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WHITES ACCUSE MAGNET SCHOOL OF BIAS IN SUIT

In a case that eventually could have implications for Buffalo Public Schools, two white families whose daughters did not get into kindergarten at a magnet school have filed a legal challenge to the lottery admission system because it favors minorities.

Grace Tuttle and Rachel Sechler were not among the 46 students admitted by Arlington Traditional School's lottery, which is weighted to give additional chances to minority and poor students and those whose first language is not English.

In a lawsuit filed Thursday in U.S. District Court in Alexandria, their families asked a judge to order the school to rerun the lottery without the preferences. "The process they are using is not fair. It's not equal treatment," said their lawyer, Steven M. Levine.

Last May, a federal judge struck down the magnet school's quota system, which set aside half of the slots for minority children. The judge said the system illegally discriminated against whites.

Arlington responded by setting up the lottery, which school spokeswoman Lisa Farbstein believes will withstand the latest court challenge.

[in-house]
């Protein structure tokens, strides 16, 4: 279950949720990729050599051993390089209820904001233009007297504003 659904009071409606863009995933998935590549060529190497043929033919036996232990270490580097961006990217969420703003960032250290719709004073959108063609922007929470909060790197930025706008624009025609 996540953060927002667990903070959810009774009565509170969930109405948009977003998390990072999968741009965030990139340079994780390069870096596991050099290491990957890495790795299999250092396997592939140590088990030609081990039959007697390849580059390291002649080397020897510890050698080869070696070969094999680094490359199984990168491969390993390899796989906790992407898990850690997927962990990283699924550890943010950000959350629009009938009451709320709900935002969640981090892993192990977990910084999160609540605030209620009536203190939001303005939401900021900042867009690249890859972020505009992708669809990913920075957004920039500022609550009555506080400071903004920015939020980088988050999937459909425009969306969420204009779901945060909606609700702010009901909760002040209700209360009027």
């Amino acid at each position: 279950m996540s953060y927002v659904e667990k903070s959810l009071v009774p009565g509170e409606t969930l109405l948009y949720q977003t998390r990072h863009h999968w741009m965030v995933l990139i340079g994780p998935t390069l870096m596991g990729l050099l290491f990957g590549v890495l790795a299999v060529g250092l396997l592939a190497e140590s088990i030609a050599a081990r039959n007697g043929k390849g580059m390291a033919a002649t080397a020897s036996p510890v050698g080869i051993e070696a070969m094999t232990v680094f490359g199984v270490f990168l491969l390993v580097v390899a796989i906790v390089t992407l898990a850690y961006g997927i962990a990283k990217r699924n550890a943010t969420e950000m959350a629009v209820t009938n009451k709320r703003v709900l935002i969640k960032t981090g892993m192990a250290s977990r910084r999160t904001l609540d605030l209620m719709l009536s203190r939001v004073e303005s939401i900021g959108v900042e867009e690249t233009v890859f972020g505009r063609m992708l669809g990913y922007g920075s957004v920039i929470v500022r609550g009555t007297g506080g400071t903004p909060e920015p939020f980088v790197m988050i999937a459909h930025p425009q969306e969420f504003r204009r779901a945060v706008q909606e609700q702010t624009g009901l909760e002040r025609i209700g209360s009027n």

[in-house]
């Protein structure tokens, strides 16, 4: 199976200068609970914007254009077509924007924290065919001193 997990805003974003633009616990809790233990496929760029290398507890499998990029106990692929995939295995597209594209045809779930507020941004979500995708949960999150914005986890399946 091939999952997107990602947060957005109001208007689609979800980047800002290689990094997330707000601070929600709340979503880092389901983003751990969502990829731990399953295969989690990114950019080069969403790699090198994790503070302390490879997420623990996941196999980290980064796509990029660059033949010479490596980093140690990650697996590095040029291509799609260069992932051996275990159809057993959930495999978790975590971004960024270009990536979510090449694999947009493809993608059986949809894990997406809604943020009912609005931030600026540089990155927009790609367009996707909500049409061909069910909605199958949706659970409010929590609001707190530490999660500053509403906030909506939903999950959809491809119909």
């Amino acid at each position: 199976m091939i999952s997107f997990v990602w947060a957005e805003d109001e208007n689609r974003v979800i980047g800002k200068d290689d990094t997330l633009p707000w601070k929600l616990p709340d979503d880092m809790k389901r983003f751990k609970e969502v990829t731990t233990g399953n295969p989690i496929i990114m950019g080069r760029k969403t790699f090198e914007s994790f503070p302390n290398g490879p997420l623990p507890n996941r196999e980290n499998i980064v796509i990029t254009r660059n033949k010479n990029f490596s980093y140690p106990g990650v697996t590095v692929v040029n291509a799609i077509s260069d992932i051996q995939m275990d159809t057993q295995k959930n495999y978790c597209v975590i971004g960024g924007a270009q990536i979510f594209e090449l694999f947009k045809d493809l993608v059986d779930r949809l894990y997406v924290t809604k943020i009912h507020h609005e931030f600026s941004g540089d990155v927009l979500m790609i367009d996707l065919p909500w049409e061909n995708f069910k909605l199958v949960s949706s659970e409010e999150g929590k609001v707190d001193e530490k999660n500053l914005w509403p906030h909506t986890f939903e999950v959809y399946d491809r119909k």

Arlington officials said they adopted the system because they wanted the school's population to resemble the entire district's. About 59 percent of Arlington students belong to minority groups.

Buffalo schools also use a lottery to assign 2,000 students a year to 21 magnet programs. The district uses race as the primary criteria, and, unlike Arlington, the Buffalo lottery tends to favor whites.

While three-quarters of the applicants for magnet schools are minority, whites get half the placements. In some schools, such as the Drew Science Magnet, it is virtually impossible for a minority to gain admission through the lottery because those slots are targeted for whites in an effort to compensate for the all-black composition of the neighborhood from which the school draws a majority of its enrollment.

As a result, whites face considerably better odds in getting into magnet schools -- about 1 in 3 -- than do minorities -- 1 in 11.

A ruling in the Arlington case would not have an immediate impact in Buffalo. A lower-court ruling would have to reach the appeals level before it would have an impact on other federal court jurisdictions.

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